Wireless HDMI is probably your best solution if you want HD at the second set (it does have an HDMI input????), but you can also go wired and use your single coax with an HDMI over coax converter pair. The prices on wireless are falling and it's getting better so it might be a toss-up. The only other approach involves rewiring. Here's one HDMI over coax system.

http://www.hdtvsuppl...ax-adapter.html

You still need to split your single HDMI output to get the second feed whichever way you go (assuming you use HDMI).

#8 OFFLINE   Beerstalker

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Posted 20 December 2012 - 08:54 AM

One thing to mention about all these wireless HDMI, and HDMI over coax suggestions, they very well could introduce a lot of issues with HDCP on the premium channels now, and possibly other channels in the future.

Not to mention you are talking about spending a hundred dollars or more to get everything set up. To me it would make more sense for him to call DirecTV and see if they can give him a deal on adding a C31. He might be able to get one for free. Then his only expense is the additional $6/month, which means it would take years for him to spend as much money as you guys are talking about with these HDMI solutions.
Sometimes when I reflect back on all the beer I drink I feel ashamed. Then I look into the glass and think about the workers in the brewery and all of their hopes and dreams. If I didn’t drink this beer, they might be out of work and their dreams would be shattered. Then I say to myself, "It is better that I drink this beer and let their dreams come true than be selfish and worry about my liver."
-by Jack Handy

#9 OFFLINE   JonBlack

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Posted 20 December 2012 - 09:09 AM

Beerstalker,

Yes, I agree with what you said. I was going to buy a wireless HDMI solution until I realized it was almost $200. That would take nearly 2.5 years years to recoup my costs. That's also assuming that the device doesn't fail within in that time period. We ended up just getting a fourth C31 for the oddball room.

#10 OFFLINE   jclangston

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Posted 20 December 2012 - 09:09 AM

Agreed, if you use a C31 you can tune to another channel or watch a separate recording on tv2.

#11 OFFLINE   lesz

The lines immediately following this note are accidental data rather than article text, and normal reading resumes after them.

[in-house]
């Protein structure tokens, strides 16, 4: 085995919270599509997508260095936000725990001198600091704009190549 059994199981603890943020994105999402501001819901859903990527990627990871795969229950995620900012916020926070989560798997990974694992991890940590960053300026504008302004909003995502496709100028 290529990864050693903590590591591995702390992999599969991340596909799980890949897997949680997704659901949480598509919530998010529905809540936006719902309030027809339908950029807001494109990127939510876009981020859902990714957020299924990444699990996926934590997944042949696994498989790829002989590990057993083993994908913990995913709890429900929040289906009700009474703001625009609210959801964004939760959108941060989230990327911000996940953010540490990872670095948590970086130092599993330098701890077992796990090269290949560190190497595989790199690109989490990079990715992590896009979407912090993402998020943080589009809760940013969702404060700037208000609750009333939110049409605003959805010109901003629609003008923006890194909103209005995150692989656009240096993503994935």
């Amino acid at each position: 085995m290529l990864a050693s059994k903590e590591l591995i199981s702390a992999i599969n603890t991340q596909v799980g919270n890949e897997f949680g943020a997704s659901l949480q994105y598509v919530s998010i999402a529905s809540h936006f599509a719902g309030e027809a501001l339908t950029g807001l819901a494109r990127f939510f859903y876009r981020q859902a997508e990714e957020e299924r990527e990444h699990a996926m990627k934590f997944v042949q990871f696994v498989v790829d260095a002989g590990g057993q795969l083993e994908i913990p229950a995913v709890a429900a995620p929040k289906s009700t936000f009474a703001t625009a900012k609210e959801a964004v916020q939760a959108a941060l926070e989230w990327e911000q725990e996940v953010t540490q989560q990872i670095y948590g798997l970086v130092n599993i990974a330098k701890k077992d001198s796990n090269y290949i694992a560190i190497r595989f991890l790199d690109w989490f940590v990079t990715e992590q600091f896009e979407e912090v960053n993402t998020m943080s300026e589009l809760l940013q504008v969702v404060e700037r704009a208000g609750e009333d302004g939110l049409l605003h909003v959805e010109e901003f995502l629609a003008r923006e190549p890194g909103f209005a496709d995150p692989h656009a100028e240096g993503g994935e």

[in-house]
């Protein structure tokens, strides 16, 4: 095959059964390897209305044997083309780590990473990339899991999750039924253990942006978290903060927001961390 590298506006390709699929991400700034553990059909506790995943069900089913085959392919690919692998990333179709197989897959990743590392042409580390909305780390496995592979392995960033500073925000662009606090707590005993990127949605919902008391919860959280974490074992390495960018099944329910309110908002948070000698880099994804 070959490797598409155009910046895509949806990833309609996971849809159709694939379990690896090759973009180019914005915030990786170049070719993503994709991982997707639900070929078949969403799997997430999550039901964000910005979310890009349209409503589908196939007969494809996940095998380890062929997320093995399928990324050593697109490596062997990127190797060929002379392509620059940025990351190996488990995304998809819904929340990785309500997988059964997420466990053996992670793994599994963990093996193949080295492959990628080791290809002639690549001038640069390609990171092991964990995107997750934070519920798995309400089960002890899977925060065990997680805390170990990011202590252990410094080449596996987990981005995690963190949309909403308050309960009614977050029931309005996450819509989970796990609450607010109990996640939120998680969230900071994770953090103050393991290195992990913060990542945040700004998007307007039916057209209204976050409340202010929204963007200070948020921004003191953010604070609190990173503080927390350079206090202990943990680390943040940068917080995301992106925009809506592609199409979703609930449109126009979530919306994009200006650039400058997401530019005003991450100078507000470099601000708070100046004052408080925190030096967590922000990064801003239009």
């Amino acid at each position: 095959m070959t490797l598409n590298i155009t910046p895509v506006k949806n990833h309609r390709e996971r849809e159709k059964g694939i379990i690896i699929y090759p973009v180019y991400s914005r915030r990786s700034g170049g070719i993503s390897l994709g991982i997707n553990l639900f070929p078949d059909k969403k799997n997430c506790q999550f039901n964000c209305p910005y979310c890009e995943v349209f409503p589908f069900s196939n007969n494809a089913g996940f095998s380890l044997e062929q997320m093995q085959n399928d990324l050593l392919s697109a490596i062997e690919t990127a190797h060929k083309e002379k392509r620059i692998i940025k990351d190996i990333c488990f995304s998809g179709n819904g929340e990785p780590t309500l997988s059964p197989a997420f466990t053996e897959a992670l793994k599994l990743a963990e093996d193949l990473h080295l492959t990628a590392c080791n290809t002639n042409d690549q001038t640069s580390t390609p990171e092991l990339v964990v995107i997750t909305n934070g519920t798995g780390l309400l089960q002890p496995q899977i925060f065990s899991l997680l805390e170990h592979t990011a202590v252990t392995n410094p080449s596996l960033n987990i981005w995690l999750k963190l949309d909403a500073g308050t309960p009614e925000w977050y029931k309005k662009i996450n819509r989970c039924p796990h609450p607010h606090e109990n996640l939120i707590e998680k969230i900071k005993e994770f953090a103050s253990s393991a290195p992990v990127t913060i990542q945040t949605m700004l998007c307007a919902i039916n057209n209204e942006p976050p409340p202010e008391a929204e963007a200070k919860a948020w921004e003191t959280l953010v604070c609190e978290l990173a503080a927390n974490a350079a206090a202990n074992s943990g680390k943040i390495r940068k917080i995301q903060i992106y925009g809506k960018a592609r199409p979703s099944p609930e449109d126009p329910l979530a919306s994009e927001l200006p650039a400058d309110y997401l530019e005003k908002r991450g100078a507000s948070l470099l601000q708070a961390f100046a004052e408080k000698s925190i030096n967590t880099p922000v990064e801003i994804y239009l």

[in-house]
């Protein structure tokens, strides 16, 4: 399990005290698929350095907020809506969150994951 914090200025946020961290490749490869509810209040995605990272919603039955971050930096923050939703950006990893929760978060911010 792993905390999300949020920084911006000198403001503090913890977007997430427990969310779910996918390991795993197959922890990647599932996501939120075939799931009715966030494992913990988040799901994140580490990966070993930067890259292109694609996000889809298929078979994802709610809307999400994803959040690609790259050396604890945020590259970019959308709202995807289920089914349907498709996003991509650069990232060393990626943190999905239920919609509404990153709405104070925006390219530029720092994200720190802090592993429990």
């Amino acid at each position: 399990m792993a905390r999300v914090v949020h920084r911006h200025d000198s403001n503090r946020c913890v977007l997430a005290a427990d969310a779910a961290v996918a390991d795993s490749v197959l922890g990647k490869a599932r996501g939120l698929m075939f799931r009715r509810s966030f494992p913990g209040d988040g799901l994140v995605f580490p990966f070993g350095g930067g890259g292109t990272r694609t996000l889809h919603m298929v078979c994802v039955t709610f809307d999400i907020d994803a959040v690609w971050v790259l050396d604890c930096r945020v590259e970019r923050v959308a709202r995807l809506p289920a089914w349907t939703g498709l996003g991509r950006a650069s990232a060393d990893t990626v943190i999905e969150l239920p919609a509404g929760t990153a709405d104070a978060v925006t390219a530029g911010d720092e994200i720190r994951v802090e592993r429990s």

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Posted 20 December 2012 - 09:28 AM

One thing to mention about all these wireless HDMI, and HDMI over coax suggestions, they very well could introduce a lot of issues with HDCP on the premium channels now, and possibly other channels in the future.


With the Actiontec product discussed above, at one time there were HDCP issues, but there was a firmware update, and, now, it performs without a problem on the premium channels.

Beerstalker,

Yes, I agree with what you said. I was going to buy a wireless HDMI solution until I realized it was almost $200. That would take nearly 2.5 years years to recoup my costs. That's also assuming that the device doesn't fail within in that time period. We ended up just getting a fourth C31 for the oddball room.


As I said in my post above, if I were looking for a solution for a TV that was being watched on a frequent basis, I'd be getting another DIRECTV box for the ability to use that remote TV to watch a different channel than the one being watched on the local TV, but, with a TV that is used very infrequently, I'd rather pay $130 (which is what I paid for my Actiontec unit) up front than pay DIRECTV $6 per month. Plus, the Actiontec unit can be used to transmit BluRay or any other HDMI signal to the remote TV in addition to the DIRECTV signal.

#12 OFFLINE   Vin

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Posted 20 December 2012 - 09:33 AM

I've been using the Actiontec unit linked above for over a year. It has worked great. It transmits a strong signal in my set up over a distance of about 50 feet through multiple walls and up one floor, and the quality of the transmitted video is excellent.

In my situation, I'm using it to feed a TV in a room where it is watched for a few minutes a couple of times a month, and I have a hard time justifying paying another $6 per month for another DIRECTV receiver, and the Actiontec product provides a great solution. If, however, it was a TV that was getting watched much more regularly, I would by using an additional DIRECTV receiver or, if I had an HR34, a client.